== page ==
We just finished up a fantastic "before and after" transformation of a fireplace hearth. Let's start with the "before."
It all took place in a very nice living room with pale blue walls and white trim. But wait... what's that...?
Whoever built this house must have run out of time when he put the fireplace together. It's hard to see from our photos, but the existing mantel jutted out almost a foot into the room and looked rather out of place.
The homeowner was having trouble styling it to look right, and since her boyfriend is an English teacher, she also wanted to add bookcases on either side, but didn't know how to tie into that mantel.
They each had different ideas about the style of the fireplace. She prefers modern, and he prefers traditional. The existing style of the room could go either way, with a wide traditional baseboard but relatively simple window trim. With that in mind, we decided to go with a "transitional" style that walked the line between modern and old-fashioned.
Our first design was based on the dark gray mantel which we installed recently in downtown Asheville:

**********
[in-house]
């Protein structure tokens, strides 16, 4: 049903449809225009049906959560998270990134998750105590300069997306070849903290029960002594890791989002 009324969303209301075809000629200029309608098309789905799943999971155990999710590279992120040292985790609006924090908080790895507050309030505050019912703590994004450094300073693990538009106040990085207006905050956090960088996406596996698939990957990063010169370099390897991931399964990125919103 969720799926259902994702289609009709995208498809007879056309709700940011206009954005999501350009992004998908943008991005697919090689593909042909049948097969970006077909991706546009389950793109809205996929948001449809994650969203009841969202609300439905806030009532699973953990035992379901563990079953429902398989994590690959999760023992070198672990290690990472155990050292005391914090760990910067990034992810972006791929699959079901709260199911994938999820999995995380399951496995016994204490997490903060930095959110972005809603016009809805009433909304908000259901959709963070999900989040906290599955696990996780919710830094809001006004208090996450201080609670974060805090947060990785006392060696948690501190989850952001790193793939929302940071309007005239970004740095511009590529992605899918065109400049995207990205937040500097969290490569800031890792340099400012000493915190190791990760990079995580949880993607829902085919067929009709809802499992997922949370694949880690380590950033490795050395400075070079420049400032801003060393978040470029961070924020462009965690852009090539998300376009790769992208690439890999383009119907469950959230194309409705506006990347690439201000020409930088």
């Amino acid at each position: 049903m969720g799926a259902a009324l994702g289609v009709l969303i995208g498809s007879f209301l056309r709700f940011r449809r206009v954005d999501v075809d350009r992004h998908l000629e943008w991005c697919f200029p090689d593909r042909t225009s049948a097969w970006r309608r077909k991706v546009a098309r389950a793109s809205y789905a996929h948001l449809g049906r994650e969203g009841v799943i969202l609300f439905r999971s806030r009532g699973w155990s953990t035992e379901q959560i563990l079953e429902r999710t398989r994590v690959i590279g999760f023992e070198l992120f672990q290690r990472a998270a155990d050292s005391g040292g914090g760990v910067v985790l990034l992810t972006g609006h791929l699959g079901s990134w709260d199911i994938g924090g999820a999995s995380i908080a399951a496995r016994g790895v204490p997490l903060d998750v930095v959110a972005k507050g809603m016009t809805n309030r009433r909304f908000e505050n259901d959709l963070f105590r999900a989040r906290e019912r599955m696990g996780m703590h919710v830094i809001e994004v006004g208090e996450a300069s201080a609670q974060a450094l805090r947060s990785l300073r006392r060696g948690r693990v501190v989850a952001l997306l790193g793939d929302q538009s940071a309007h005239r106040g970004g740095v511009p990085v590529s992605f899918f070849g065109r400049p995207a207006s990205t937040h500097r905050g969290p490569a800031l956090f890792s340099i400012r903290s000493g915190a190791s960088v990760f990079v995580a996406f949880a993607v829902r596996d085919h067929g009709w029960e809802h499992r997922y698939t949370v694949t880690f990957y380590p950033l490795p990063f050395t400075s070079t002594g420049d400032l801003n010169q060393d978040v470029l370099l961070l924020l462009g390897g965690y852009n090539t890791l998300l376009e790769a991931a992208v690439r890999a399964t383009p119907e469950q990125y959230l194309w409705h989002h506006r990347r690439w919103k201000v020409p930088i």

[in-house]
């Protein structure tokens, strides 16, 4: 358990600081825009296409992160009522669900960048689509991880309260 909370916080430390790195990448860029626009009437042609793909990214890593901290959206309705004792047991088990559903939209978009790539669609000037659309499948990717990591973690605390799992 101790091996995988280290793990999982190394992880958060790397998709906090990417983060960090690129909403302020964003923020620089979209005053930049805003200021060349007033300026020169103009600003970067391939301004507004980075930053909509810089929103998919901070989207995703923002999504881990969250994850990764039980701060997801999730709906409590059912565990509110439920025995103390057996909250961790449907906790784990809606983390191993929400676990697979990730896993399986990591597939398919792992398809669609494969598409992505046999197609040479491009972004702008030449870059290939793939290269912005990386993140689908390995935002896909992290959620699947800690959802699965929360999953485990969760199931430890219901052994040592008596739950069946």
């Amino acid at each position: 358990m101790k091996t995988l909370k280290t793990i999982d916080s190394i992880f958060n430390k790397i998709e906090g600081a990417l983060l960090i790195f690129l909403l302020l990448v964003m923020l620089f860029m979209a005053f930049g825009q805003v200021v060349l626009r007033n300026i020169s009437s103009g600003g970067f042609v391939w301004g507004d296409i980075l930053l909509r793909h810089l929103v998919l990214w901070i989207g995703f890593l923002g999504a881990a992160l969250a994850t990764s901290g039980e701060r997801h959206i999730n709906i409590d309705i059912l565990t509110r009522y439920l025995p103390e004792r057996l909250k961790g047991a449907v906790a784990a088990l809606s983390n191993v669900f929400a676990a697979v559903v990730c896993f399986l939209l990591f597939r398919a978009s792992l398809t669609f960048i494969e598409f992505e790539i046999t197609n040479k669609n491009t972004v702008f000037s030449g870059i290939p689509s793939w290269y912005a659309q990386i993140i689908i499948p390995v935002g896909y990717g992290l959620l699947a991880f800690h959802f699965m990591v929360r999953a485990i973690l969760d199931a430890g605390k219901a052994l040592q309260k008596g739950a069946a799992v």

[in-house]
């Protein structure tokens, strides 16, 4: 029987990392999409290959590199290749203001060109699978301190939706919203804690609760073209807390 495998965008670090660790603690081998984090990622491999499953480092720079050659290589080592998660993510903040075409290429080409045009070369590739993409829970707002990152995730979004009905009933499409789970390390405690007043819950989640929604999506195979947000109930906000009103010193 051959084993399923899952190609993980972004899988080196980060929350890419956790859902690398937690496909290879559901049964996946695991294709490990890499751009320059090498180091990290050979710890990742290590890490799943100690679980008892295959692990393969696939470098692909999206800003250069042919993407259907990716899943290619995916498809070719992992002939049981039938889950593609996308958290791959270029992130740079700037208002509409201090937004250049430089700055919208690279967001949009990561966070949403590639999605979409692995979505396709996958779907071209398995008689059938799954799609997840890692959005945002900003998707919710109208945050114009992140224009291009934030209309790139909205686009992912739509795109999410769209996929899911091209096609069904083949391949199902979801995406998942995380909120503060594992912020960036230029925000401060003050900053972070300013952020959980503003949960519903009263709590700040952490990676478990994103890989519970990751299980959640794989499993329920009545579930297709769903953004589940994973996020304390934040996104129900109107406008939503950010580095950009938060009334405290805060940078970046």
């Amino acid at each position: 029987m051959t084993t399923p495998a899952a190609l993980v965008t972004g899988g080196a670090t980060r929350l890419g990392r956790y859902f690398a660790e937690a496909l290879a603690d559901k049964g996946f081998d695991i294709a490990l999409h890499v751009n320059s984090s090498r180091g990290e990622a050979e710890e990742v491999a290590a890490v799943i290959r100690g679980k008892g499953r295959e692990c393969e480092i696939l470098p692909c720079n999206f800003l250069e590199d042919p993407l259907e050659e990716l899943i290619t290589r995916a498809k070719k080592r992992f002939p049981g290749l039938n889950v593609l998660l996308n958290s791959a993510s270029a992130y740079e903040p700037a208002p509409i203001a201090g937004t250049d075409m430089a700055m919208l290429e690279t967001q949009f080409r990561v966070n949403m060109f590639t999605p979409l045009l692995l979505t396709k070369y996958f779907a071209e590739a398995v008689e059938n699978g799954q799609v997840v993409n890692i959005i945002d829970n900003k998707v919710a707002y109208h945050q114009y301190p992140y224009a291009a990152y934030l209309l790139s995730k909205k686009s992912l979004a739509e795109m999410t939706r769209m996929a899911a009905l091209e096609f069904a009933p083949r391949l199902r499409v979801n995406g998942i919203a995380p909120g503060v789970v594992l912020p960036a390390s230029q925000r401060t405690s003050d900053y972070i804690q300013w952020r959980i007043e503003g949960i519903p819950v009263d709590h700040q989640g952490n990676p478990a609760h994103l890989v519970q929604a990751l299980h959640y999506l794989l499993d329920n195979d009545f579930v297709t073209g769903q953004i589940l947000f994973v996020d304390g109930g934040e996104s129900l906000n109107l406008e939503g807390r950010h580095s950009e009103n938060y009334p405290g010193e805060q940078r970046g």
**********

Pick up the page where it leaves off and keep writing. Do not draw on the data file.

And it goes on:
However, that mantel wouldn't work here. That style looks its best when it stands out in front of the bookcases, and due to fire code regulations our new mantel would have to be recessed behind the bookcases. This is rare because most fireplaces jut out into the room... and it was a real design challenge to incorporate deeper bookcases!
On our next try we were getting closer. We used an even simpler mantel design, but kept the traditional molding. However, this was a little too formal for the room.
Finally we settled on a corbeled-style mantel which went well with the simple square trim around the windows. The homeowner also chose an oak top which tied in nicely with the golden hardwood floors.
Once we settled on a design, I got busy in our studio. As usual, we did most of the painting and assembly offsite, which makes the homeowner's life much easier!
After the new mantel and shelves were ready, I went to work on that ugly fireplace, being careful not to mar the tile.
Speaking of tile, I originally thought the existing tile was a bit "blah." But when we put in the new mantel and shelves, the tile seemed to pop against the white wood, and it's much more appealing.
The new bookcases and fireplace look like they've always been a part of the room, which is our goal with built-in furniture.
The classic lines are easy to style - you could make it formal or casual. It even looks great with a simple black-and-white photo and a few colorful books.
If your living room has the "builder grade" blues, give us a call. We can bring in the "ooh and ah" factor that could make a big difference in your home value, for a relatively small investment.
I'm Arthur Teel, a craftsman who builds custom furniture in Asheville, North Carolina. Give me a call to talk about your next project!